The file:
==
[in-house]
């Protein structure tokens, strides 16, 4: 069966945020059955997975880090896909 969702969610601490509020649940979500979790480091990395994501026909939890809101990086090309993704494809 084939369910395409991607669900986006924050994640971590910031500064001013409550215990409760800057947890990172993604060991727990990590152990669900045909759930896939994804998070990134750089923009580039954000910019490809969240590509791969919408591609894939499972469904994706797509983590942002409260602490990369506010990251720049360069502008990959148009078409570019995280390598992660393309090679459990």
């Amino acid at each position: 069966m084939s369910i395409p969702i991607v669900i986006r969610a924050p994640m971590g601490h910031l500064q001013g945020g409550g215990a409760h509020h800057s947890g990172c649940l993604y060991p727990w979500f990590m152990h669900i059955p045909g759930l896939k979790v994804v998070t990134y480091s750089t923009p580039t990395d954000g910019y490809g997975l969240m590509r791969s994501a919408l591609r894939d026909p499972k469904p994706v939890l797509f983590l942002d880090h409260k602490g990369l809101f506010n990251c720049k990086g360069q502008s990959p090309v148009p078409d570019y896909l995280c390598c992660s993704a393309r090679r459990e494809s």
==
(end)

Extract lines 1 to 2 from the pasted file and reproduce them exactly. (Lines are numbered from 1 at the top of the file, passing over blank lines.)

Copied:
[in-house]
């Protein structure tokens, strides 16, 4: 069966945020059955997975880090896909 969702969610601490509020649940979500979790480091990395994501026909939890809101990086090309993704494809 084939369910395409991607669900986006924050994640971590910031500064001013409550215990409760800057947890990172993604060991727990990590152990669900045909759930896939994804998070990134750089923009580039954000910019490809969240590509791969919408591609894939499972469904994706797509983590942002409260602490990369506010990251720049360069502008990959148009078409570019995280390598992660393309090679459990």